There is a big issue with devolution and the United Kingdom Government. We have got into the habit of devolving and forgetting. It is a mistake not to take a view or to argue that this is devolution in action, as it is. I do not dispute that it is within the competence of the Administration, but we cannot simply forget these things and ignore them. They have to be monitored. Let us not forget that devolution is exactly what it says. We have given a power of ours to Wales and to Belfast, but it is fundamentally our responsibility. I do not accept the principle that you simply devolve and forget. I am not opposing the proposals per se, but there is a risk that a Northern Ireland qualification authority is being created for no good reason.
The Minister referred to the Northern Ireland Education Minister. As a result of his activities, because he refused to sign on to or use some of the English examination board papers, the CCA does not have as broad a range. Consequently, pupils are not able to access some examinations. I do not think that is progress. There is a risk that over time we will create different regimes. The labour force should be free to move around the United Kingdom and get qualifications. If there is something unique, different and local, I am for it. I believe in devolution, but I do not believe in change purposely for the sake of change or in setting up a new bureaucracy purely for the sake of setting it up in order to say that it is ours and not somebody else’s.
I am not making a big deal out of this relatively minor change, but it is symptomatic of what can go wrong in the long term. If we get young people, in particular, taking certain qualifications in different parts of the United Kingdom, will they be recognised throughout the United Kingdom? That is the issue that worries me. Who is going to determine whether they are recognised? Ultimately it is up to employers, and do employers understand the difference between the different variable factors? Those are the questions that need to be asked when we are looking at these things. You cannot close your mind simply because it is within the legislative remit of the Assembly and say, “It’s up to them; they can do whatever they like”.
It is the outcomes that need to concern us. What are the prospects for young people getting those qualifications? Are they recognised professionally by employers and employers’ organisations? Will they give those people the same opportunities to get jobs? Do employers understand what the differences might be? These are the areas we should be paying attention to.
My Lords, I thank the Minister for setting out clearly the background to these regulations and the rationale underpinning the proposal to repeal the existing arrangements.
The words that I prepared have been knocked slightly off balance by the comments of the noble Lord, Lord Empey, because I was about to say that the draft meets the expressed will of the Northern Ireland Administration. The noble Lord, Lord Empey, has cast some doubt over whether that is the case and perhaps whether it should be the case, but our understanding is— indeed, the Minister said—that the Northern Ireland Administration, as provided for in the Apprenticeships, Skills, Children and Learning Act 2009, will place qualifications regulation on the same level as that which currently applies in my homeland of Scotland, as well as in Wales.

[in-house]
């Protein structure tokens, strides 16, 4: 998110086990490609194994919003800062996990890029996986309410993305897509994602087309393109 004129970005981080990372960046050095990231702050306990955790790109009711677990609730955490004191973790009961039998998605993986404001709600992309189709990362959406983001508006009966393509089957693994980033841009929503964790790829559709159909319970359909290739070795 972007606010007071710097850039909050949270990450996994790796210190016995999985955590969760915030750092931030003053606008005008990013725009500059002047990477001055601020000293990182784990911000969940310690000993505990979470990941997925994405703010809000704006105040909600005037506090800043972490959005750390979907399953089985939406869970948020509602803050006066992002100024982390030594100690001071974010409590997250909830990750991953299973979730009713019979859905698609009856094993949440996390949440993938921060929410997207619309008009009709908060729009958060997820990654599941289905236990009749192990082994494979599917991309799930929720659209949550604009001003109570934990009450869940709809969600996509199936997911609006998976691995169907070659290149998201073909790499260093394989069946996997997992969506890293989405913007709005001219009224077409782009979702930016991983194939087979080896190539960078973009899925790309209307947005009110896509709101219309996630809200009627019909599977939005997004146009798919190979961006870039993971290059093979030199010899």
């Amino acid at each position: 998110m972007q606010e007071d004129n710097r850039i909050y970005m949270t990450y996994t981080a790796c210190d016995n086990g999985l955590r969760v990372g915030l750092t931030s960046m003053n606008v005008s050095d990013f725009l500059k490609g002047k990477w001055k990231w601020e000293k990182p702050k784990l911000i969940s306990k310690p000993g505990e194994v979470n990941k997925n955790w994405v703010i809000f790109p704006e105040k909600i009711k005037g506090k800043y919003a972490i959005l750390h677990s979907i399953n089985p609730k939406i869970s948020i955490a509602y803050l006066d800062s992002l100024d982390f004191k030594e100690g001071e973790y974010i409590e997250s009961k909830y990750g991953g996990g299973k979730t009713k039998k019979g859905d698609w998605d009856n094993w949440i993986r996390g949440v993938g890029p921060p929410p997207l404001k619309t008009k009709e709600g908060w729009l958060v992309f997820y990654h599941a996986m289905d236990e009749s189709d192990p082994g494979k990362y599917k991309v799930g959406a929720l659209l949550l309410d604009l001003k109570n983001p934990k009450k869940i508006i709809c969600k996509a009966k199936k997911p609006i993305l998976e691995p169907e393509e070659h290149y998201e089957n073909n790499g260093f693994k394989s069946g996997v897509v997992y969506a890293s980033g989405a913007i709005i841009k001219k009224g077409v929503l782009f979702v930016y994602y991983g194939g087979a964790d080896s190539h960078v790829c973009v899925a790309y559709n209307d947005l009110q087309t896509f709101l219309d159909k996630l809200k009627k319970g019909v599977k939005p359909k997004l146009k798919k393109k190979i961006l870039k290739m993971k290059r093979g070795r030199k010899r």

The issues to which the noble Lord, Lord Empey, referred are certainly not without relevance, but there is one matter on which I would take issue with him. I was going to talk about this being the purest form of devolution—which rhymes with revolution, which is a slightly different concept—which I notice is the term that the noble Lord, Lord Empey, uses. It is important that devolution is understood in the appropriate way. It is a term that has been used rather loosely and even inaccurately in some contexts recently; for example, in some recent education legislation. However, this is the purest form of devolution. Perhaps, as a Scot, I would say this, but the movement of power away from the centre has been a very important feature of the way in which the United Kingdom has operated over the past 20 years. Within that context, it is important that the legislatures in Belfast, Cardiff and Edinburgh have the power to do what they are able to do to the extent of that power. It seems to me, and I am certainly a novice when it comes to issues relating to Northern Ireland, that the Northern Ireland Administration have said, “We have the ability to take on board this power, and that is what we want to do”.
With regard to vocational qualifications, I give credence to the comments of the noble Lord, Lord Empey. The authentication of qualifications is absolutely essential. At a time when apprenticeships and vocational education are a very hot topic in ensuring that we have the skills that our economy will need in the years ahead, it is important that young people—who we must encourage to a greater extent to take on those apprenticeships and follow vocational routes—are confident that when they complete that training or study, they can take their piece of paper and immediately know that it has been validated and that employers will recognise it. That is a very important point. If there was a suggestion that this would weaken the options open to young people in Northern Ireland, I would be concerned. Until a few moments ago, I had not heard that suggestion but I think it is probably for everybody’s benefit that the Minister addresses that not unimportant point, at least to some extent.